I first became enchanted by mercury glass while antiquing in my former hometown 14 years ago. The antiques dealer whose store I used to frequent had a mantle inside the converted home lined with beautiful mercury glass candlesticks. Their lovely shapes were something to behold whenever one would walk into that store, but it was the way in which they gleamed so proudly that really caught my attention while perusing the countless antiques. Not knowing what these pieces were, I began to ask questions. I'm glad I did, because Lydia Gorohoff, quickly became my go-to source for wonderful collectibles as I began creating my home in Haddonfield. Born and raised in Germany, this astute antique dealer accumulated a lot while living in Europe. She and her husband brought many of their prized possessions when they emigrated to the United States and, lucky for me, among those pieces were her mercury glass candlesticks from Czechoslovakia. From around 1840 through the early 1930s
My Christmas table setting was composed rather quickly this year. I was originally going to use reds and whites on the table, but pieces from my jadeite collection beckoned me to use greens for our dinner. As much as I love using my mid-century jadeite on a weekly basis, I had never thought of elevating this glassware to a more formal meal. After going through my inventory of glassware, linens and silverware, I did not hesitate to compose a table fit for this joyous holiday in my usual modest way. For the tablecloth, I chose a pale green, hemstitched linen. It’s nice mixing a place setting with different china, so this year it was no different. For the table, I used a mix of jadeite from the 1950s as well as some that was produced for Martha by Mail over a decade ago. That the pieces don’t match exactly is what’s so charming about doing this type of arrangement, and if you must know, I added some porcelain plates just to make it fun. Those too were from Martha by Mail.
It's always a pleasure to bake and ice cookies during the holidays, because it allows us to express our creativity using our best and favorite cookie cutters. This time-honored tradition is beloved by so many of us this time of year and I think you will agree, that the moment our loved ones near & far behold these edible creations, it makes all of that hard work worth it. The cookie cutters you use to create holiday cookies need not be priceless heirlooms, for just about any cutter can make exquisite cookies in festive shapes. Some of my friends have been sharing images of their cookies with me and I have to say that I’m thrilled with everyone’s artistry. It’s amazing what a little icing and some sugar can do to a cookie! Here at home, once my dozens of cookies have baked and cooled, I tint royal icing in batches, thinning out for flooding as I go. Once I have gathered the icings, sugars, sprinkles and other edible decorations, then it's time to exp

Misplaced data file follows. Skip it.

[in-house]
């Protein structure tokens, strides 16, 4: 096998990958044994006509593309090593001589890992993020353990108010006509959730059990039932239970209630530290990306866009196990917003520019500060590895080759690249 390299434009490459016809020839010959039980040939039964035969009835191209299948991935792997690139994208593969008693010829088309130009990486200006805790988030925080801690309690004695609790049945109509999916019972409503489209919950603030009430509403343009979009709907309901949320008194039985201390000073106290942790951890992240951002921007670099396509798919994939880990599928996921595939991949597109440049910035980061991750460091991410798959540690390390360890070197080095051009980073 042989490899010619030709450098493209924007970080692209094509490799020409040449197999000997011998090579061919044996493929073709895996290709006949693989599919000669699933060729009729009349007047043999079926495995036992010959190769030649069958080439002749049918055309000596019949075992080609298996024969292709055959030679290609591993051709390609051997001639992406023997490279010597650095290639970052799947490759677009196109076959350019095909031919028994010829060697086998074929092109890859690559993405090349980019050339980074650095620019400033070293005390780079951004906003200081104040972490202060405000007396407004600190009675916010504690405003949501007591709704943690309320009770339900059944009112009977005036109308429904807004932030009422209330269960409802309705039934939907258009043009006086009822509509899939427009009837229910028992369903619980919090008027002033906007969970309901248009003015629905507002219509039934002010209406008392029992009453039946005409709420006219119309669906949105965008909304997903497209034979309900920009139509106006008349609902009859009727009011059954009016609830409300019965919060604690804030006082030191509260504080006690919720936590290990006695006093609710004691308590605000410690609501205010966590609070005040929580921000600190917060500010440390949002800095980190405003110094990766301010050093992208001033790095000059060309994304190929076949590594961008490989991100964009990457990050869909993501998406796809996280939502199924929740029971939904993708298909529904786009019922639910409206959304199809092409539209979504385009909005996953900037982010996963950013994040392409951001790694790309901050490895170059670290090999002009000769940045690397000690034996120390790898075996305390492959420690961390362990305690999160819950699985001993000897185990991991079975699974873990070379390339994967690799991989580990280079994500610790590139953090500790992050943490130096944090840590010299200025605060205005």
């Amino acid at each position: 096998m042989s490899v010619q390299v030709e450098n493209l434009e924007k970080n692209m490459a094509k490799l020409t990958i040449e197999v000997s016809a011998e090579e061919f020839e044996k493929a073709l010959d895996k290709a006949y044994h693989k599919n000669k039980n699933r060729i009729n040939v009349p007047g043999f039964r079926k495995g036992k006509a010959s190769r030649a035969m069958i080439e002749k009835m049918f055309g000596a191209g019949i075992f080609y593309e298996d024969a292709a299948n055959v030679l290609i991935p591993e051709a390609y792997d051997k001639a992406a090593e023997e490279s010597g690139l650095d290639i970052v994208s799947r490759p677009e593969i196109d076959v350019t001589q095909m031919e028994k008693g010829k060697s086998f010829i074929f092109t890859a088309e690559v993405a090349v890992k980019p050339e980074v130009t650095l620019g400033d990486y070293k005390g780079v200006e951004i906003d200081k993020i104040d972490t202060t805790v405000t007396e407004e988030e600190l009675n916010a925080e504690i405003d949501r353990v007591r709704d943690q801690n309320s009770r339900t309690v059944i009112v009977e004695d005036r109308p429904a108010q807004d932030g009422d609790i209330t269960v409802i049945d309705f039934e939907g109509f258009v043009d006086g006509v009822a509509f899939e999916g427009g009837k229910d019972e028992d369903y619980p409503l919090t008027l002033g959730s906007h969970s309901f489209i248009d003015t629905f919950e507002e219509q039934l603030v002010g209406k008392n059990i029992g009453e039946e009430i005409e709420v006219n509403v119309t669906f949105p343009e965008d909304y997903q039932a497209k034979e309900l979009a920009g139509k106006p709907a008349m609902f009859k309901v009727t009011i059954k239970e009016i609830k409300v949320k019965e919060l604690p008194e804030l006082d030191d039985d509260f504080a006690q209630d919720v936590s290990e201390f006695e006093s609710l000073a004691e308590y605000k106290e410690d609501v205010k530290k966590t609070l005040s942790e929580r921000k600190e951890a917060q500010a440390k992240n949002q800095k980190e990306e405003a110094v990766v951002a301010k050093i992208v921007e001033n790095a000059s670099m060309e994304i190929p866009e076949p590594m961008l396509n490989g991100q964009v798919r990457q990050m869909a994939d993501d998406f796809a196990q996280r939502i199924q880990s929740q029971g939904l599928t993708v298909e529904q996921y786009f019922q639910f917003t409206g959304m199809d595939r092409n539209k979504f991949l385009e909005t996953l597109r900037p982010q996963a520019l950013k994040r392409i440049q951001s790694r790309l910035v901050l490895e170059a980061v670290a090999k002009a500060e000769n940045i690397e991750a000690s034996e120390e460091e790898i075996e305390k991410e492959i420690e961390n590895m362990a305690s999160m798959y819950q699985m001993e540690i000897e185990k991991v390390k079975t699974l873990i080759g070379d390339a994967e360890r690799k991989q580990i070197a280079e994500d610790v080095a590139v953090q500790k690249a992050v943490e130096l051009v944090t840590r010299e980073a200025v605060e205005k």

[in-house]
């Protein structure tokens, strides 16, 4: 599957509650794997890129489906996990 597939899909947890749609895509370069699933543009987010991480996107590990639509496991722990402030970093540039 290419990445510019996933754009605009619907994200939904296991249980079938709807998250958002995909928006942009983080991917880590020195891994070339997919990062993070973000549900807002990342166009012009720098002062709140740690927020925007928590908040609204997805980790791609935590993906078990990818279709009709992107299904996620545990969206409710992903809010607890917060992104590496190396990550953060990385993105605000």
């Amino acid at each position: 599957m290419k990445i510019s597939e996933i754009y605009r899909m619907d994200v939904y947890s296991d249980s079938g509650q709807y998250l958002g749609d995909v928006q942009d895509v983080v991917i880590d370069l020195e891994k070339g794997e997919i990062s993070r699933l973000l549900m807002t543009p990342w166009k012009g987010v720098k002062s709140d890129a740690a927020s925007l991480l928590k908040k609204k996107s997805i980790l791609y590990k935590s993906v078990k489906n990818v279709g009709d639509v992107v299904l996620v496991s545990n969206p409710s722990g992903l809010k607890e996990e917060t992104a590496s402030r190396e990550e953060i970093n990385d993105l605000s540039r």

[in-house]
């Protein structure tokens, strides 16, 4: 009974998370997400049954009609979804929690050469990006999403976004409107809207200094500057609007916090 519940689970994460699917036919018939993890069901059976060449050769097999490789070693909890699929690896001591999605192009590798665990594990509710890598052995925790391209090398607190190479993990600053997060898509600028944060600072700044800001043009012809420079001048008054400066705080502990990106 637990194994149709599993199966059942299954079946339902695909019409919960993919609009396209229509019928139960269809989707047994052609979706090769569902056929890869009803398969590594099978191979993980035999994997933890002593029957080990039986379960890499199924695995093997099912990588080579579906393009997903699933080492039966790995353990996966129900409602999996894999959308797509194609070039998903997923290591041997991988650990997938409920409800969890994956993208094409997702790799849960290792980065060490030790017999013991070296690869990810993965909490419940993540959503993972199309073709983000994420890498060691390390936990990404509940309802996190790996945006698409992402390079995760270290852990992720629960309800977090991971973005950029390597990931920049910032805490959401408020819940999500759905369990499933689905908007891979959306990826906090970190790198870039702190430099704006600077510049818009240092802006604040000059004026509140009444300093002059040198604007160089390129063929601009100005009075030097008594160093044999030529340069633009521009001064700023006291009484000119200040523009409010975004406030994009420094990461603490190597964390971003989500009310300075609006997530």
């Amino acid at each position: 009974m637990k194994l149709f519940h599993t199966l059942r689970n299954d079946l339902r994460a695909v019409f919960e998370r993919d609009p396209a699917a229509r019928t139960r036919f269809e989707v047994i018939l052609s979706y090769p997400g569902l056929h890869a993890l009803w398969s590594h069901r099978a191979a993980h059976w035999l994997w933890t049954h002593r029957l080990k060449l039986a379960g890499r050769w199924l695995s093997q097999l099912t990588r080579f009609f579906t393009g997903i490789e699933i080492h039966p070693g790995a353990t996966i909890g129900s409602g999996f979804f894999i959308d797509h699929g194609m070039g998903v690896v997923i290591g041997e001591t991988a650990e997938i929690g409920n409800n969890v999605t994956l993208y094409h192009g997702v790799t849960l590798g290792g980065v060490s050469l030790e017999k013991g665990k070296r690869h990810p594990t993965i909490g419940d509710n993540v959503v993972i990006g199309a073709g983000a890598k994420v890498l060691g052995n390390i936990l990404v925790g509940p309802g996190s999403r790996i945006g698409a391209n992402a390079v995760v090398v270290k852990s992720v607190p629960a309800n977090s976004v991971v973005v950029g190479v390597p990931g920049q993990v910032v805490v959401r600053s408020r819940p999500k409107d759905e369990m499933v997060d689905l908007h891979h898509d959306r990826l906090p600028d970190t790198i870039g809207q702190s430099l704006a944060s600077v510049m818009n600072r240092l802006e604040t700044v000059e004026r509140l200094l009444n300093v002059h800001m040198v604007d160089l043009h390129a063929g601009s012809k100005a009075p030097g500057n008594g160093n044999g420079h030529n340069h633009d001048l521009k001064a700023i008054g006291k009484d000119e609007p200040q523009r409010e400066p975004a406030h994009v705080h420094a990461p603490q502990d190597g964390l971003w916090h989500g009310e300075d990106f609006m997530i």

As Christmas approaches, I thought I would use a favorite cookie cutter of mine to create some jolly snowmen for a few friends. Over the last few days I've cut and baked dozens of holiday shapes that I plan on packaging up for individuals right before the 25th, but it's these snowmen that first caught my attention when it came time to decorate. The snow here in eastern Pennsylvania has been coming down about once a week, and on my drives around town I've noticed several snowmen cropping up on people's lawns here & there. It's always nice to see those jolly creations because it reminds me of the handful of snowmen I created with my brothers and neighbors when we were kids. Does one put a scarf on the fellow along with a top hat? It definitely needs a carrot nose and coal-black eyes, if anything, but what one embellishes the rest of the sculpture with is entirely up to the person creating it. It's the same idea when icing some snowmen cookies